3 things I learned about life teaching digital marketing

I was a straight C student in school.

The only As I ever got were for the two subjects I never needed to study for – Math & English.

In hindsight, I was not made for rote learning and memorization. I was constantly bored and disengaged at school, preferring to lose myself in Narnia, the fictional turmoils of Dina & Ishvar during the The Emergency, or cry stupid tears when Clara Copperfield dies (Fun: DM/comment if you didn’t have to Google what books these characters are from).

I absolutely, hated school.

So the irony wasn’t lost on me that 10+ years after escaping the clutches of “school”, I signed on as an instructor on a digital marketing course for a coding school here in KL called NextAcademy

2 years and 700+ students later, I’ve had a few reflections… but I thought I’d share my top 3.

xinch next academy class

With the first ever batch of DMQD graduates


1. “People who can’t do, teach” is a load of sh*t.

I’d revise this to: People who can’t do well, don’t teach well.

Without experience doing, there is simply no way to teach well. The best teachers have studied, applied their learnings, and proceed to deepen their understanding by teaching. Theoretical understanding alone means you’re no better than regurgitating lines from an audiobook.

I am a generalist, but I don’t have a ton of experience in every aspect/area of digital marketing. In areas I have less hands on experience in, I truly struggled to structure learning in a way that would be easily absorbed or make sense to the recipient.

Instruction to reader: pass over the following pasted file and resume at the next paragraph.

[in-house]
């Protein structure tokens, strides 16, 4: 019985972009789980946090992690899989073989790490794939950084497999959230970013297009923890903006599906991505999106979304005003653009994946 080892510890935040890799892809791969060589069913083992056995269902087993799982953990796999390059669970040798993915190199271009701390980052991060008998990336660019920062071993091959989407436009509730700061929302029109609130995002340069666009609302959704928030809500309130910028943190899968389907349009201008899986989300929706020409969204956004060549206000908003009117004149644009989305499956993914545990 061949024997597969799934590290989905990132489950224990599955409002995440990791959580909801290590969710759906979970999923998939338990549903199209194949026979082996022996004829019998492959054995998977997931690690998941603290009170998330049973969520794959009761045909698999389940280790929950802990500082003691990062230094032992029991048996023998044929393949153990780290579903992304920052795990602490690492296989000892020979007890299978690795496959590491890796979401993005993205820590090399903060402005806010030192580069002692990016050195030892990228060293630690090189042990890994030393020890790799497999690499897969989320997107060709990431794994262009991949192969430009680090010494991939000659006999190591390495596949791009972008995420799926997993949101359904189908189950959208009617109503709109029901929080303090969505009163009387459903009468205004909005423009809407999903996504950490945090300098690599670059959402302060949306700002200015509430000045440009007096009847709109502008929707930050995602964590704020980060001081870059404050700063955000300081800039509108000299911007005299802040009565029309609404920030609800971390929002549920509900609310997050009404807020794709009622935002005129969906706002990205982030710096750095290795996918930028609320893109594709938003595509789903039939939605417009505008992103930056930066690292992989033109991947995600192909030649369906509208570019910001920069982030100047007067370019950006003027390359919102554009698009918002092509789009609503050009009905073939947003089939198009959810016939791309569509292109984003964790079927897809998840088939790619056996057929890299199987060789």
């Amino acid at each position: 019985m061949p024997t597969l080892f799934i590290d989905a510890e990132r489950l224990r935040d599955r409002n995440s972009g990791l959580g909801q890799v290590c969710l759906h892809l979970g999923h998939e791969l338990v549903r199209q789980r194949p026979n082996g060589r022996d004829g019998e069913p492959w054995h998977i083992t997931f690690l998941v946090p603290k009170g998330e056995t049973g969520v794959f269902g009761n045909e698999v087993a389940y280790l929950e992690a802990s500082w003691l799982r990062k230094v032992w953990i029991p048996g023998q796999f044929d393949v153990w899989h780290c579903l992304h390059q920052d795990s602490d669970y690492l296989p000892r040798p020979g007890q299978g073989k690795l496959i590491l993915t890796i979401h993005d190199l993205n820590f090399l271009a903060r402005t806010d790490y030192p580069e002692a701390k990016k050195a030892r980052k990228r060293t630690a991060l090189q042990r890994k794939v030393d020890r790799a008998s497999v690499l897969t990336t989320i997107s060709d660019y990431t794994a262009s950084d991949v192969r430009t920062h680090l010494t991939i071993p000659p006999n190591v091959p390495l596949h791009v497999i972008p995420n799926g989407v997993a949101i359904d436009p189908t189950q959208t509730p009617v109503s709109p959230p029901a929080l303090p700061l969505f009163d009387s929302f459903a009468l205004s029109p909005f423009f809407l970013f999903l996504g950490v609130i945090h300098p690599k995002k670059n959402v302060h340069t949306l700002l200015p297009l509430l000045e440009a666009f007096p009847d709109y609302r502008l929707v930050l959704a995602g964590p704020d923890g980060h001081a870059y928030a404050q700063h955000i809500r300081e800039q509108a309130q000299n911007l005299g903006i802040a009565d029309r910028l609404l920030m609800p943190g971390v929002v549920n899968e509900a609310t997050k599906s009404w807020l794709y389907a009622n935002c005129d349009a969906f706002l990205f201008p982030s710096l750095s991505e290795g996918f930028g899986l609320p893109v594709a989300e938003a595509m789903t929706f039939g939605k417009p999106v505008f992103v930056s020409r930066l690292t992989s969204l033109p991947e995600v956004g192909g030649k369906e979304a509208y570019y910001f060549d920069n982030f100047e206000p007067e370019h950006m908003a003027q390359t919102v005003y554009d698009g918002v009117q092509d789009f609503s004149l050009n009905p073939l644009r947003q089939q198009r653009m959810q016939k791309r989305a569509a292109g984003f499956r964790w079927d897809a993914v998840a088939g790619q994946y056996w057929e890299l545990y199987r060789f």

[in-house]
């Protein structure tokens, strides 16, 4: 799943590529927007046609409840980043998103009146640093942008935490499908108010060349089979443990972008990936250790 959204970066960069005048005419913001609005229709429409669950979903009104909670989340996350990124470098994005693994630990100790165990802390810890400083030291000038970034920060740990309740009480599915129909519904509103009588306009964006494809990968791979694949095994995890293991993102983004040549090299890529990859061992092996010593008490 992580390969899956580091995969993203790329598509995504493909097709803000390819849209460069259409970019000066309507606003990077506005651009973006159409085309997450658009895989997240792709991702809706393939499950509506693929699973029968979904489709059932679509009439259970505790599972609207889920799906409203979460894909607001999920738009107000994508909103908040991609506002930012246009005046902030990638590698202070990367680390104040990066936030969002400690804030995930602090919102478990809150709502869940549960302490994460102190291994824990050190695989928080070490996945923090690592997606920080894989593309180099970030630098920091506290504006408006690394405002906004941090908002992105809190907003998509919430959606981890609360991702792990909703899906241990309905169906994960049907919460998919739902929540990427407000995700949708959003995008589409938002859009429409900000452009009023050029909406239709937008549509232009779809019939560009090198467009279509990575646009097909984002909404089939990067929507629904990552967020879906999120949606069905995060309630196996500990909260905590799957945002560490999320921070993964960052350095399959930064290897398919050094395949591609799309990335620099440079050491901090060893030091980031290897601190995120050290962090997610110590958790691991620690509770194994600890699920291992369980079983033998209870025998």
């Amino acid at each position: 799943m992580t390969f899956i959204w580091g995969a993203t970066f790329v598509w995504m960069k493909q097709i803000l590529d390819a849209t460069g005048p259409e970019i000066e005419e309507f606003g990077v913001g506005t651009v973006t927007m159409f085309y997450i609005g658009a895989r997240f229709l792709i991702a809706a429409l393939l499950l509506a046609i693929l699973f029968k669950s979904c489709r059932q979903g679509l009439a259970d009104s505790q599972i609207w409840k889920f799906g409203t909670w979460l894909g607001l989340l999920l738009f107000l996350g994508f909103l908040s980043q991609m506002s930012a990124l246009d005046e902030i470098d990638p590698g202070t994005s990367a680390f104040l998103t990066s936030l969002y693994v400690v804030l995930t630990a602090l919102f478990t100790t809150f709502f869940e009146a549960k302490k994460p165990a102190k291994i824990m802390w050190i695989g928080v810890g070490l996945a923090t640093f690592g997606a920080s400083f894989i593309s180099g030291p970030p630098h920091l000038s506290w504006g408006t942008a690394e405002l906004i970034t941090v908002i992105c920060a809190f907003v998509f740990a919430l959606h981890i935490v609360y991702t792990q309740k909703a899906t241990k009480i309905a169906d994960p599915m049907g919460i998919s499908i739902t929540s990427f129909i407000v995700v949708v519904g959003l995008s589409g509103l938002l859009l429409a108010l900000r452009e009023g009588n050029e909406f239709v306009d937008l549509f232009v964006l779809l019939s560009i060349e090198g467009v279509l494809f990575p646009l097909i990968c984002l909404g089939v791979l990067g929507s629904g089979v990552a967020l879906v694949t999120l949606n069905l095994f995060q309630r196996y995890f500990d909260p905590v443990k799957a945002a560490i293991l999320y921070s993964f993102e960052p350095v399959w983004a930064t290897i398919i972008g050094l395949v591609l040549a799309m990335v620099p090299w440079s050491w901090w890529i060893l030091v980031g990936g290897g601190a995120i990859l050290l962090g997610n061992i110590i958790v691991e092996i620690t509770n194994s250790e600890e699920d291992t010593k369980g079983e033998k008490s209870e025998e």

But for other areas I knew like the back of my hand, articulating, ensuring deep understanding came more easily. 

2. If you really want to excel at something, there’s #noexcuses.

We’ve had students enroll for all sorts of reasons – to advance/change careers, to grow their business, because their parents wanted them to… the works. For remote online courses like this, the only thing that will get you to completion is discipline and a strong enough intrinsic motivation. I’m not there to hound you, or nag you for not completing your course work – it’s all on you

For the students who I find the most memorable, the ones whose careers I still follow/watch from afar today.. there’s no such thing as “I couldn’t finish this because my dog was sick”, or “I had family issues”, or “I was too tired”. 

They just did what they needed to do.

I had one student who would fly in from Bangkok for weekly physical meetups, who never failed to submit her work on time and ask questions without giving a crap what other people thought. I had another who put in so much work who bothered to learn beyond what I could teach, he is now a key employee in the marketing team of a venture-funded startup in KL. I had others who hustled even as students to get free “clients” so they could practice everything they learned immediately. 

They didn’t let circumstance or excuses stop them. #noexcuses.

3. Education is not one-size fits all

It took the final year of university for me to realize that I wasn’t really that dumb… just maybe not made for this way of learning. 

And as an adult, it has been re-validated through teaching. I was not made for Asian academia – rote learning, hours of lectures and the works.

As an adult, I discovered that I learn best through reading, not audiobooks/videos/face to face lectures (ironic, I know). I also discovered that frameworks and a strong understanding of “why” is important for my understanding and eventual application.

Today, I am still horrible in classroom settings (slept through church, struggle to stay awake workshops), still run a load of classes, and still try to customize how my team learns.

But. My biggest lesson has been this:

The most important/useful things you can do for yourself is identify how you learn best. The earlier the better. And just keep doing more of it.


BONUS: Running online classes are way, way, way more taxing than physical classes. For all you teachers out there teaching on Zoom/Google Meet through the pandemic, you have my utmost respect.